Texas Republicans are pushing for a new law that could provide taxpayer money to families wishing to spend it on private school tuition, potentially endangering public schools. However, the legislation has faced staunch opposition from both rural Republicans and Democrats in the House, who are opposing the bill due to their support of public schools. The resistance has been so strong, that the Governor had to conduct a series of rallies titled the “Parent Empowerment” campaign, to promote his plan in rural areas across the state.
As per the current package put forth by the Senate, every family can receive up to $8,000 from the taxpayer’s money to use for private school tuition or other educational needs like books or tutoring. Although back in 2017, there was similar legislation proposed, it got turned down due to the lack of private schools in rural areas of Texas. Regardless, the Senate’s new legislation indicates it is becoming increasingly popular.
Having said this, there are still some concerns regarding private schools being able to only choose students they want to enroll, meaning that all students would not be given the opportunity to change schools. This has led critics to worry that funds collected from public schools would be robbed, leaving the education sector struggling financially, while supporters of the bill have stated that it is critical for families to have the ability to choose the best educational settings for their children.
The bill’s author, Houston Senator Brandon Creighton states that the bill aims to serve 50,000 to 62,000 students, which could cost around $500m during the state’s two-year budget cycle. Furthermore, nearly two-thirds of the education savings accounts available would be prioritized for students in schools with lower academic ratings by the Texas Education Agency.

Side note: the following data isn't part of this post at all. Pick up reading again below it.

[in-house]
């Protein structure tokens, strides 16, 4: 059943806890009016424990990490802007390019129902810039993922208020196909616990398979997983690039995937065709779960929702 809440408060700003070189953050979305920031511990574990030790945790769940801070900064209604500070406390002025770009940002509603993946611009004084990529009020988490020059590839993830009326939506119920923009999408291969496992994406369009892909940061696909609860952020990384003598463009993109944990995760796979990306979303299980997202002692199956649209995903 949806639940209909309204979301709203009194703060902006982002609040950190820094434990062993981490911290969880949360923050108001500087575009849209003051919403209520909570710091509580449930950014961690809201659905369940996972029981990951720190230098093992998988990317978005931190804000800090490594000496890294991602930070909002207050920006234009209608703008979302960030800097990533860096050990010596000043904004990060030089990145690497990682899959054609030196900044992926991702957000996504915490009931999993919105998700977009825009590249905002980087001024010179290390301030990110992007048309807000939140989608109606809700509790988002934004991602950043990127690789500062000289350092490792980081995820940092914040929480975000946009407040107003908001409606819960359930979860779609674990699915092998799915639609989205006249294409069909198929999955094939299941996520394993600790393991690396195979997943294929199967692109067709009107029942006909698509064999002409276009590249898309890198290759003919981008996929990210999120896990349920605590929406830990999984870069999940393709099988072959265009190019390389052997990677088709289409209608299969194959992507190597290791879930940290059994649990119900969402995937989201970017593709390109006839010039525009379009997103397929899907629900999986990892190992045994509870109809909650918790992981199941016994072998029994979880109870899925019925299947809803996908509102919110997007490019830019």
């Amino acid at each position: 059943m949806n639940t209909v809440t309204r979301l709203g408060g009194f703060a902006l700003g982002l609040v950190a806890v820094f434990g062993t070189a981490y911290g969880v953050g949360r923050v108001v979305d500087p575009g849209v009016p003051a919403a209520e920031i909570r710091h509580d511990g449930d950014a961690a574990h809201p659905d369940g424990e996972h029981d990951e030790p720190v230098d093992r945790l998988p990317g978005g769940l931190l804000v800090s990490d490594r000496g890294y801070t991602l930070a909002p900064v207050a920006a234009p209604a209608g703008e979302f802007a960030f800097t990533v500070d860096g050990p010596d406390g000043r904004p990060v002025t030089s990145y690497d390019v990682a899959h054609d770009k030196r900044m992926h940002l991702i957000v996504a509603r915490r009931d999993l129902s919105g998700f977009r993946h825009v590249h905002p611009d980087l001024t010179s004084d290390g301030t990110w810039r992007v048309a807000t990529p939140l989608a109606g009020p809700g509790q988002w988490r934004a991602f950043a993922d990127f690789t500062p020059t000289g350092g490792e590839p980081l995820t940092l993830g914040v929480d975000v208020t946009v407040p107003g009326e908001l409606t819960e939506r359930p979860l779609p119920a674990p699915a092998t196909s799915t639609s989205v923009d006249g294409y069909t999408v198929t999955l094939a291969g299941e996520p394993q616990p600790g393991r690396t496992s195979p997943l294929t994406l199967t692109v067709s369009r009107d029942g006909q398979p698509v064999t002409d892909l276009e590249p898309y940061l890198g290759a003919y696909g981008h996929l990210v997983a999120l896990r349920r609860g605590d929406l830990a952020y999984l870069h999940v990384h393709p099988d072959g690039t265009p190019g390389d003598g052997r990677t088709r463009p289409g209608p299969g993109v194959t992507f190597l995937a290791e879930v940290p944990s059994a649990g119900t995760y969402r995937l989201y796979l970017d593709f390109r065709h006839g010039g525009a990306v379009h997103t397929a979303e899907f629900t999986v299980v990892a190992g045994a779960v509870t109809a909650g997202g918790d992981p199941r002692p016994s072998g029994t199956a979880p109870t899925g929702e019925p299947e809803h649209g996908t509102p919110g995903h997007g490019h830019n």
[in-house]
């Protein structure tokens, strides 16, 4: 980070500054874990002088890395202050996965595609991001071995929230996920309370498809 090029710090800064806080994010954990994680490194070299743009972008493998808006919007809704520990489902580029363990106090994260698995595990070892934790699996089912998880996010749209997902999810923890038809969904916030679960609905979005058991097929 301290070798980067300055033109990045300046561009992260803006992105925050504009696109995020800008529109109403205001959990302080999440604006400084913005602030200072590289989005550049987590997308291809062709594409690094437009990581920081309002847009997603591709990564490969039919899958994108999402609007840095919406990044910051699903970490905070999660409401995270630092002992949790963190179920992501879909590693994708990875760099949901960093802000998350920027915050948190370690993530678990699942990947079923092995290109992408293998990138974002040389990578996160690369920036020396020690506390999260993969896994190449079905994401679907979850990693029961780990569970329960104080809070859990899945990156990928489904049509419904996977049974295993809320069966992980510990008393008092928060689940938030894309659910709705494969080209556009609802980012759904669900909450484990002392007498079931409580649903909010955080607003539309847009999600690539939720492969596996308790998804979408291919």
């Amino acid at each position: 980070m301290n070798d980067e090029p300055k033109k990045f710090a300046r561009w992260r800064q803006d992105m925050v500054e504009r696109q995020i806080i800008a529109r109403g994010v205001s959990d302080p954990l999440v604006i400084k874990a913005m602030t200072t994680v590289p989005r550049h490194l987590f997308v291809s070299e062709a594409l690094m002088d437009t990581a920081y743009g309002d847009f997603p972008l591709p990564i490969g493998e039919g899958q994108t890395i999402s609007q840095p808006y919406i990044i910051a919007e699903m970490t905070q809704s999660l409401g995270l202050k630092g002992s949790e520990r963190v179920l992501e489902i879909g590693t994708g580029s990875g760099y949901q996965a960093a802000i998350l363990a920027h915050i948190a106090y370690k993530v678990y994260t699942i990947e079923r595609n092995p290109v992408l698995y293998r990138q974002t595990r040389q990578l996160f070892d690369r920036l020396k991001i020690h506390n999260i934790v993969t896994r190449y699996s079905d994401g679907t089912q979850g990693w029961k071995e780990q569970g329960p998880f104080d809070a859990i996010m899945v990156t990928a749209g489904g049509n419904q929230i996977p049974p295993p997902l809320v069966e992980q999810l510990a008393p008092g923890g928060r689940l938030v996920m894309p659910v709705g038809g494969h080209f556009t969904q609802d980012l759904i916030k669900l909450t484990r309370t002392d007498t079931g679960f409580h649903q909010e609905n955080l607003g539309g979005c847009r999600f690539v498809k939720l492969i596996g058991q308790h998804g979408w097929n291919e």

However, rural lawmakers who oppose the bill are worried about the lack of private schools in their area, as well as public schools often having the additional role of being community hubs and employers. Some also believe that it is dangerous if the public schools that serve students in rural America and Palestine start saying that the “voucher system” won’t hurt them the way it does other districts since not supporting vouchers as a whole is a better solution.
Texans are divided when it comes to the issue of “parental rights,” with some thinking that it’s merely a guise being used to push school choice into the curriculum matter, while some believe that attaching school choice to involvement with public education could tip the scales. While Governor Abbott tours the state and promotes the school choice plan at Christian private schools, he’s coupling the rhetoric with the idea that parents seeking “freedom” from “woke agendas” need a way out.
Although the bill may find success in the Senate, it is likely to face opposition from the House, led by Speaker Dade Phelan, a Republican from Beaumont, who has not made the bill a priority issue. While it is unclear whether the bill can advance, with the first public hearing on the bill scheduled for Wednesday, most experts believe the ultimate success of the bill will depend upon the lawmakers’ ability to convince rural Republicans to unite with urban Republicans in support of the bill.